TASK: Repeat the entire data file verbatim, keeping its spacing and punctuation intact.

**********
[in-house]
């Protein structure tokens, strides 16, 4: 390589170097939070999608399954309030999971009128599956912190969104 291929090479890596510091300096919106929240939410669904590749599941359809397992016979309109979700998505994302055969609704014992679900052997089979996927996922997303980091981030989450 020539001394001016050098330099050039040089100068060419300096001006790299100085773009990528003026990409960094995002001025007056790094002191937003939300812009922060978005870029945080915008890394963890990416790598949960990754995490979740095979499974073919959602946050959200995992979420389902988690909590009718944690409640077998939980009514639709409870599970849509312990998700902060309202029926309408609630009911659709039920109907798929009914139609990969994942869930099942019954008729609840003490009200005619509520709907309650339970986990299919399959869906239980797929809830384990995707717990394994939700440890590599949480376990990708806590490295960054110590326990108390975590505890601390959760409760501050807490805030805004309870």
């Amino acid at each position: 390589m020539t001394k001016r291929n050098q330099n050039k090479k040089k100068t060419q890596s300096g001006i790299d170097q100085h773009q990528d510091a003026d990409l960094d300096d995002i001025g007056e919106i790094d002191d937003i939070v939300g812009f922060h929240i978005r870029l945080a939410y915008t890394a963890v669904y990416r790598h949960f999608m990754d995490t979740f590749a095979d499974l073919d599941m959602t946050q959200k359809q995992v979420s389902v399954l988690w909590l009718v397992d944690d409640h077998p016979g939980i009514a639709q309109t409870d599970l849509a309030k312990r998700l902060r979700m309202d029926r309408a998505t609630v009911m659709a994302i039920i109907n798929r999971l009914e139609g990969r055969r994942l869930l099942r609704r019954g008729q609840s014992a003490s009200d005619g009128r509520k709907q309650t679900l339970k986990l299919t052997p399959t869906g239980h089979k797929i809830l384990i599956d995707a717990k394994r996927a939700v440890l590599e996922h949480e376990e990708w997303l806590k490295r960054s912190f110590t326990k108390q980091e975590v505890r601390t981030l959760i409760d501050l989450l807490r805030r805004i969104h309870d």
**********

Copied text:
[in-house]
């Protein structure tokens, strides 16, 4: 390589170097939070999608399954309030999971009128599956912190969104 291929090479890596510091300096919106929240939410669904590749599941359809397992016979309109979700998505994302055969609704014992679900052997089979996927996922997303980091981030989450 020539001394001016050098330099050039040089100068060419300096001006790299100085773009990528003026990409960094995002001025007056790094002191937003939300812009922060978005870029945080915008890394963890990416790598949960990754995490979740095979499974073919959602946050959200995992979420389902988690909590009718944690409640077998939980009514639709409870599970849509312990998700902060309202029926309408609630009911659709039920109907798929009914139609990969994942869930099942019954008729609840003490009200005619509520709907309650339970986990299919399959869906239980797929809830384990995707717990394994939700440890590599949480376990990708806590490295960054110590326990108390975590505890601390959760409760501050807490805030805004309870």
């Amino acid at each position: 390589m020539t001394k001016r291929n050098q330099n050039k090479k040089k100068t060419q890596s300096g001006i790299d170097q100085h773009q990528d510091a003026d990409l960094d300096d995002i001025g007056e919106i790094d002191d937003i939070v939300g812009f922060h929240i978005r870029l945080a939410y915008t890394a963890v669904y990416r790598h949960f999608m990754d995490t979740f590749a095979d499974l073919d599941m959602t946050q959200k359809q995992v979420s389902v399954l988690w909590l009718v397992d944690d409640h077998p016979g939980i009514a639709q309109t409870d599970l849509a309030k312990r998700l902060r979700m309202d029926r309408a998505t609630v009911m659709a994302i039920i109907n798929r999971l009914e139609g990969r055969r994942l869930l099942r609704r019954g008729q609840s014992a003490s009200d005619g009128r509520k709907q309650t679900l339970k986990l299919t052997p399959t869906g239980h089979k797929i809830l384990i599956d995707a717990k394994r996927a939700v440890l590599e996922h949480e376990e990708w997303l806590k490295r960054s912190f110590t326990k108390q980091e975590v505890r601390t981030l959760i409760d501050l989450l807490r805030r805004i969104h309870d």